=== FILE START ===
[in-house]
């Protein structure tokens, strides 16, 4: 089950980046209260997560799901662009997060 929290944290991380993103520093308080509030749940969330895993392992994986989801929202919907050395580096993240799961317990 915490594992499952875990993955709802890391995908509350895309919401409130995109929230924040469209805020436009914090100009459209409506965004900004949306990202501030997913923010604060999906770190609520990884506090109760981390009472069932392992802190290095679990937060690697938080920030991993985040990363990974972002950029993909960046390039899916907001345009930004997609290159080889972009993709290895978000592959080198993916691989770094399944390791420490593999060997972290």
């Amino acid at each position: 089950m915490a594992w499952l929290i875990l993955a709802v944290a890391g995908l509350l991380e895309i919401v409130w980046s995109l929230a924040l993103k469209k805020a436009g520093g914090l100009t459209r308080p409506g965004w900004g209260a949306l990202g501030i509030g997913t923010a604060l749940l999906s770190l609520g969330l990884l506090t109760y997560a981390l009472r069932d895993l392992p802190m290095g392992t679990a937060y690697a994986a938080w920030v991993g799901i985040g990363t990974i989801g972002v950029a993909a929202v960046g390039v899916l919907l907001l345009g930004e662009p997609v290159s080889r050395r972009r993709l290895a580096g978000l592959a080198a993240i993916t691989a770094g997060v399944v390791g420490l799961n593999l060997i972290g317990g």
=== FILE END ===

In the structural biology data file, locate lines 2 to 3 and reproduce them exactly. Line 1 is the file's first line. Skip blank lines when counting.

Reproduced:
């Protein structure tokens, strides 16, 4: 089950980046209260997560799901662009997060 929290944290991380993103520093308080509030749940969330895993392992994986989801929202919907050395580096993240799961317990 915490594992499952875990993955709802890391995908509350895309919401409130995109929230924040469209805020436009914090100009459209409506965004900004949306990202501030997913923010604060999906770190609520990884506090109760981390009472069932392992802190290095679990937060690697938080920030991993985040990363990974972002950029993909960046390039899916907001345009930004997609290159080889972009993709290895978000592959080198993916691989770094399944390791420490593999060997972290």
């Amino acid at each position: 089950m915490a594992w499952l929290i875990l993955a709802v944290a890391g995908l509350l991380e895309i919401v409130w980046s995109l929230a924040l993103k469209k805020a436009g520093g914090l100009t459209r308080p409506g965004w900004g209260a949306l990202g501030i509030g997913t923010a604060l749940l999906s770190l609520g969330l990884l506090t109760y997560a981390l009472r069932d895993l392992p802190m290095g392992t679990a937060y690697a994986a938080w920030v991993g799901i985040g990363t990974i989801g972002v950029a993909a929202v960046g390039v899916l919907l907001l345009g930004e662009p997609v290159s080889r050395r972009r993709l290895a580096g978000l592959a080198a993240i993916t691989a770094g997060v399944v390791g420490l799961n593999l060997i972290g317990g």